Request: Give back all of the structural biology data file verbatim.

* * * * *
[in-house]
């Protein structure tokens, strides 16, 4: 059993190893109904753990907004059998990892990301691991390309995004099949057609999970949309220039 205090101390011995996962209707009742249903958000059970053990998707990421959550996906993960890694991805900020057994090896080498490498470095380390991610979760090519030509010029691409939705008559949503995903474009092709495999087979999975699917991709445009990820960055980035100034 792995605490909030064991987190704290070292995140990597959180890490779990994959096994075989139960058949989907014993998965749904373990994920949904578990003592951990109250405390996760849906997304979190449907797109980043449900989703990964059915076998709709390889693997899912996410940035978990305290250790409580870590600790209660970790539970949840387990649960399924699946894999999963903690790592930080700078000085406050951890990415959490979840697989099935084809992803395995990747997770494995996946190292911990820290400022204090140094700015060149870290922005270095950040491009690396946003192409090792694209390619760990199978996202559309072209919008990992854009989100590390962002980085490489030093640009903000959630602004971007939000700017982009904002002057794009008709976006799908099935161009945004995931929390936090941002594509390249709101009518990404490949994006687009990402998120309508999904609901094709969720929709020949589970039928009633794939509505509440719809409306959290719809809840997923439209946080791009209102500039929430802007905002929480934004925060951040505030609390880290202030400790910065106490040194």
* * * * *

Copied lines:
[in-house]
């Protein structure tokens, strides 16, 4: 059993190893109904753990907004059998990892990301691991390309995004099949057609999970949309220039 205090101390011995996962209707009742249903958000059970053990998707990421959550996906993960890694991805900020057994090896080498490498470095380390991610979760090519030509010029691409939705008559949503995903474009092709495999087979999975699917991709445009990820960055980035100034 792995605490909030064991987190704290070292995140990597959180890490779990994959096994075989139960058949989907014993998965749904373990994920949904578990003592951990109250405390996760849906997304979190449907797109980043449900989703990964059915076998709709390889693997899912996410940035978990305290250790409580870590600790209660970790539970949840387990649960399924699946894999999963903690790592930080700078000085406050951890990415959490979840697989099935084809992803395995990747997770494995996946190292911990820290400022204090140094700015060149870290922005270095950040491009690396946003192409090792694209390619760990199978996202559309072209919008990992854009989100590390962002980085490489030093640009903000959630602004971007939000700017982009904002002057794009008709976006799908099935161009945004995931929390936090941002594509390249709101009518990404490949994006687009990402998120309508999904609901094709969720929709020949589970039928009633794939509505509440719809409306959290719809809840997923439209946080791009209102500039929430802007905002929480934004925060951040505030609390880290202030400790910065106490040194």